With everyone signed in, and drivers’ briefing done the three night stages started at around 6.45pm. The Outlaw teams got through all three with just the one DNF, though Robin and Paul from Wellington came pretty close but managed to get back to the finish box in 28:29 minutes (30min DNFs in all stages). The problem was that in the first stage they broke a front drive shaft as well as the exhaust manifold. Fortunately, Newport Engineering opened up the workshop for Robin and with help from Scotty they managed to get the buggy repaired and ready for the Saturday stages. Mike Holmes and co-driver Andrew on their last night stage (Stage 3) came to a sudden stop on the winch wall, Mike finding he had left an oil rag under the bonnet and it had got sucked into the alternator. They called a DNF, fixed the problem on the side of the stage and drove out and ready for Saturday. All the Clubman got through the three stages while in Open Class all but Tom Green finished them. On stage 3 Tom’s Jeep Wrangler stopped dead just out of the start box. Suspecting a sensor fault they shot off to Sav’s to pinch parts and also replaced a fuel pump supplied by Scotty. Lucky the Nelson club basically all run Jeeps, meaning there are always a lot of spare parts floating around. Nathan Hammond and co-driver Daniel were the only ones to drive the Winch Wall in Stage 3, so they were stoked. The night stages finished around 10.00pm but Scotty was at the workshop until around 11.00pm helping Robin. Pete Leslie was also there rebuilding his PTO winch.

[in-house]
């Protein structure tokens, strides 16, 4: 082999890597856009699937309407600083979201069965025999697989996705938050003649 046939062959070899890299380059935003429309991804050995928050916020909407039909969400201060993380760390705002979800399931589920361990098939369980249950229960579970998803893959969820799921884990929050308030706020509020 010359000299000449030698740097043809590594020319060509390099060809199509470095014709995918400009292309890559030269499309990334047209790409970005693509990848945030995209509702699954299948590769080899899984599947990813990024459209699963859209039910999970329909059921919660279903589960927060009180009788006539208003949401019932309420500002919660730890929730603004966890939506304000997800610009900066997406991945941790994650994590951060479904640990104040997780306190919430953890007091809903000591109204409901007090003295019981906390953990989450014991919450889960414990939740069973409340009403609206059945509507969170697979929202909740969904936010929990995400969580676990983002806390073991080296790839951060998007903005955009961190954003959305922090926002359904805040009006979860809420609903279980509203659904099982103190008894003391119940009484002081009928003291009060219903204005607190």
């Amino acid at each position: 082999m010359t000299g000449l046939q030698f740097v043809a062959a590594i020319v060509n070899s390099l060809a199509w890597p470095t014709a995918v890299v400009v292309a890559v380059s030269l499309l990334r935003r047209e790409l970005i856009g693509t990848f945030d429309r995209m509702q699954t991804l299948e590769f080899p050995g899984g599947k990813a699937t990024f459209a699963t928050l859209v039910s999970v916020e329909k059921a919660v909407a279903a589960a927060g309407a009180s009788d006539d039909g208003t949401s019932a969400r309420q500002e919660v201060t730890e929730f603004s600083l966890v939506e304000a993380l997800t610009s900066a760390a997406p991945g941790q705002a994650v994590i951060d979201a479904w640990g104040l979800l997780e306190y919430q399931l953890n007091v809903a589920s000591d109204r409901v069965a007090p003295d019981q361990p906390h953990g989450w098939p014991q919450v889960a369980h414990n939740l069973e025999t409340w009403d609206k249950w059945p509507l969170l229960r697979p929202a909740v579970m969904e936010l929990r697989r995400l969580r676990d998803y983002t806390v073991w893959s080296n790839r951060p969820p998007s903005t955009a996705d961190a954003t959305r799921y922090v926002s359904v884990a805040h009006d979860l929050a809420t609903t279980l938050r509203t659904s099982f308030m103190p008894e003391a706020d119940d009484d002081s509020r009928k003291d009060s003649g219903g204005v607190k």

Saturday morning and we were woken pretty – 5:30am in fact – by a phone call and soon after Scotty was up and gone. The joys of being an organiser. He and the other guys still had to check that all pegs were still standing, signs were out, toilets set up etc. Me? I got to sleep in a bit later but still had to be at the Wakefield Carpark at 7.00am to meet the marshals so they could follow me up to the farm. We ended up with 25 marshals, an awesome commitment by these people. We had club members, motorbike club members, club members’ family or friends plus some guys who came all the way from Christchurch to help out. Scotty did his usual marshals’ briefing (to which drivers and co-drivers were also encouraged to attend) which included a run down and demonstration on rules and regs, what to watch out for and how to handle the competitors. Their day would finish at the latest at 4.30pm and to show our appreciation for their efforts all marshals and organisers plus our two first aiders went into a draw to win a Superwinch winch kindly given to us by Mainland series sponsor Superwinch. Drivers briefing was held at 8.45am and the Stages started at 9.00am. All-up we had ten day stages, with the last truck to enter a stage no later than 4.00pm. The stages had a variety of everything. Bogs, swamp, ponds, winch walls, forestry tracks, off-cambered angles and ground anchoring. Early in the day a couple of Stages (4 and 5) had a section which got changed, and teams who had already done them had the option to re-run them. Some did just that, others kept the time they already had. This was a decision by the organisers.
Some of the stages got harder as the day went on and some became more driveable so, really, there was no advantage or disadvantage for the teams. We on lookers and crew had 4 stages that were easily viewed. Plenty of winching, a nice long swampy bog and a couple of winch walls to view.